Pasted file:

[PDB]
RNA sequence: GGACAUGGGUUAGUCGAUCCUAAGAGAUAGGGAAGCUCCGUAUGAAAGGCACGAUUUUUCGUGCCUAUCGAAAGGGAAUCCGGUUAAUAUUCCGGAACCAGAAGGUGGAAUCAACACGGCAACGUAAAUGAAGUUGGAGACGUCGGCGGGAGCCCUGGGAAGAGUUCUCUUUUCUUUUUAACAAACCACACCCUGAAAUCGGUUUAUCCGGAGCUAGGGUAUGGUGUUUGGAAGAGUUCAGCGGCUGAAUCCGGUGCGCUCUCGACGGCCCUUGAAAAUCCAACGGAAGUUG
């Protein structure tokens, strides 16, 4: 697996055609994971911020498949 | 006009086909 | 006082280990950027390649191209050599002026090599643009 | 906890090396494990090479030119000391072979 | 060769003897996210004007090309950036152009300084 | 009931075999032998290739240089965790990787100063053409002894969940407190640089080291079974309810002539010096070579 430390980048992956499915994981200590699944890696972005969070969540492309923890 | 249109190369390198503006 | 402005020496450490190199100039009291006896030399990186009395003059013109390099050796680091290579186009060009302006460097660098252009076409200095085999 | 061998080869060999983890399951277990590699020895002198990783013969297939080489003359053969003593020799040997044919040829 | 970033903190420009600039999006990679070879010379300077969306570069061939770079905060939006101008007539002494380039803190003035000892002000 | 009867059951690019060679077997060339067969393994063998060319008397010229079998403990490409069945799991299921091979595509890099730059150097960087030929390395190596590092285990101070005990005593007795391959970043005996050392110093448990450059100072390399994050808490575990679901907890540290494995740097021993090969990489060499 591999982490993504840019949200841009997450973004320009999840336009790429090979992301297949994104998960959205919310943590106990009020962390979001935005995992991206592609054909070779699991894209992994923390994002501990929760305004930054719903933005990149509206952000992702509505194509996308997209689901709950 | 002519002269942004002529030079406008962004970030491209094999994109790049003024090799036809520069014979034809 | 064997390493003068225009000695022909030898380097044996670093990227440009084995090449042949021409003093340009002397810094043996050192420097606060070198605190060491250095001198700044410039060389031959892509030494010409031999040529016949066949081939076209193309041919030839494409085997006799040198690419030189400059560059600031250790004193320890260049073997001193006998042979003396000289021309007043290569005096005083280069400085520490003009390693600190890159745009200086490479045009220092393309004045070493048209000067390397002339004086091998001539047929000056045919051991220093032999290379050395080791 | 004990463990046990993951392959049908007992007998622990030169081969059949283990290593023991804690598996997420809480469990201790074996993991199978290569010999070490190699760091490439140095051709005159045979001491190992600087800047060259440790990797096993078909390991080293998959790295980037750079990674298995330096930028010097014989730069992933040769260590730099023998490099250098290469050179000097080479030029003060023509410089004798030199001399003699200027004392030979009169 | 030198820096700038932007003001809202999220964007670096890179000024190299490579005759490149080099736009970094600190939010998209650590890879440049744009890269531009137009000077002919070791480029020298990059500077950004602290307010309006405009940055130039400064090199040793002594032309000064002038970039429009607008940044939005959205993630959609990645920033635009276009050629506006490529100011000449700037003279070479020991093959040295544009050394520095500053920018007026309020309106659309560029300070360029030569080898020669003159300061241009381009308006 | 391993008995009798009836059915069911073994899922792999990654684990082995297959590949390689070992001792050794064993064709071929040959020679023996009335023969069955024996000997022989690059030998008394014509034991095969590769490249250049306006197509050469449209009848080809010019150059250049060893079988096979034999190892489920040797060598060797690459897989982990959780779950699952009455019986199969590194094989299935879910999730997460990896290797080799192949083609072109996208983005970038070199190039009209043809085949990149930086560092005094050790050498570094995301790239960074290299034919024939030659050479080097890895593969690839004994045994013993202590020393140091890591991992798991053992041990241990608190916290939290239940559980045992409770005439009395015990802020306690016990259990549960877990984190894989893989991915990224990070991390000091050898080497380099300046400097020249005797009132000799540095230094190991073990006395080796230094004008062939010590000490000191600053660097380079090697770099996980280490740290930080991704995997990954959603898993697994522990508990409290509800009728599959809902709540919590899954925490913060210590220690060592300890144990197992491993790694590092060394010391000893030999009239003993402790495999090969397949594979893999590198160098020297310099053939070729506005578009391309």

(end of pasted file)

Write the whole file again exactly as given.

[PDB]
RNA sequence: GGACAUGGGUUAGUCGAUCCUAAGAGAUAGGGAAGCUCCGUAUGAAAGGCACGAUUUUUCGUGCCUAUCGAAAGGGAAUCCGGUUAAUAUUCCGGAACCAGAAGGUGGAAUCAACACGGCAACGUAAAUGAAGUUGGAGACGUCGGCGGGAGCCCUGGGAAGAGUUCUCUUUUCUUUUUAACAAACCACACCCUGAAAUCGGUUUAUCCGGAGCUAGGGUAUGGUGUUUGGAAGAGUUCAGCGGCUGAAUCCGGUGCGCUCUCGACGGCCCUUGAAAAUCCAACGGAAGUUG
């Protein structure tokens, strides 16, 4: 697996055609994971911020498949 | 006009086909 | 006082280990950027390649191209050599002026090599643009 | 906890090396494990090479030119000391072979 | 060769003897996210004007090309950036152009300084 | 009931075999032998290739240089965790990787100063053409002894969940407190640089080291079974309810002539010096070579 430390980048992956499915994981200590699944890696972005969070969540492309923890 | 249109190369390198503006 | 402005020496450490190199100039009291006896030399990186009395003059013109390099050796680091290579186009060009302006460097660098252009076409200095085999 | 061998080869060999983890399951277990590699020895002198990783013969297939080489003359053969003593020799040997044919040829 | 970033903190420009600039999006990679070879010379300077969306570069061939770079905060939006101008007539002494380039803190003035000892002000 | 009867059951690019060679077997060339067969393994063998060319008397010229079998403990490409069945799991299921091979595509890099730059150097960087030929390395190596590092285990101070005990005593007795391959970043005996050392110093448990450059100072390399994050808490575990679901907890540290494995740097021993090969990489060499 591999982490993504840019949200841009997450973004320009999840336009790429090979992301297949994104998960959205919310943590106990009020962390979001935005995992991206592609054909070779699991894209992994923390994002501990929760305004930054719903933005990149509206952000992702509505194509996308997209689901709950 | 002519002269942004002529030079406008962004970030491209094999994109790049003024090799036809520069014979034809 | 064997390493003068225009000695022909030898380097044996670093990227440009084995090449042949021409003093340009002397810094043996050192420097606060070198605190060491250095001198700044410039060389031959892509030494010409031999040529016949066949081939076209193309041919030839494409085997006799040198690419030189400059560059600031250790004193320890260049073997001193006998042979003396000289021309007043290569005096005083280069400085520490003009390693600190890159745009200086490479045009220092393309004045070493048209000067390397002339004086091998001539047929000056045919051991220093032999290379050395080791 | 004990463990046990993951392959049908007992007998622990030169081969059949283990290593023991804690598996997420809480469990201790074996993991199978290569010999070490190699760091490439140095051709005159045979001491190992600087800047060259440790990797096993078909390991080293998959790295980037750079990674298995330096930028010097014989730069992933040769260590730099023998490099250098290469050179000097080479030029003060023509410089004798030199001399003699200027004392030979009169 | 030198820096700038932007003001809202999220964007670096890179000024190299490579005759490149080099736009970094600190939010998209650590890879440049744009890269531009137009000077002919070791480029020298990059500077950004602290307010309006405009940055130039400064090199040793002594032309000064002038970039429009607008940044939005959205993630959609990645920033635009276009050629506006490529100011000449700037003279070479020991093959040295544009050394520095500053920018007026309020309106659309560029300070360029030569080898020669003159300061241009381009308006 | 391993008995009798009836059915069911073994899922792999990654684990082995297959590949390689070992001792050794064993064709071929040959020679023996009335023969069955024996000997022989690059030998008394014509034991095969590769490249250049306006197509050469449209009848080809010019150059250049060893079988096979034999190892489920040797060598060797690459897989982990959780779950699952009455019986199969590194094989299935879910999730997460990896290797080799192949083609072109996208983005970038070199190039009209043809085949990149930086560092005094050790050498570094995301790239960074290299034919024939030659050479080097890895593969690839004994045994013993202590020393140091890591991992798991053992041990241990608190916290939290239940559980045992409770005439009395015990802020306690016990259990549960877990984190894989893989991915990224990070991390000091050898080497380099300046400097020249005797009132000799540095230094190991073990006395080796230094004008062939010590000490000191600053660097380079090697770099996980280490740290930080991704995997990954959603898993697994522990508990409290509800009728599959809902709540919590899954925490913060210590220690060592300890144990197992491993790694590092060394010391000893030999009239003993402790495999090969397949594979893999590198160098020297310099053939070729506005578009391309």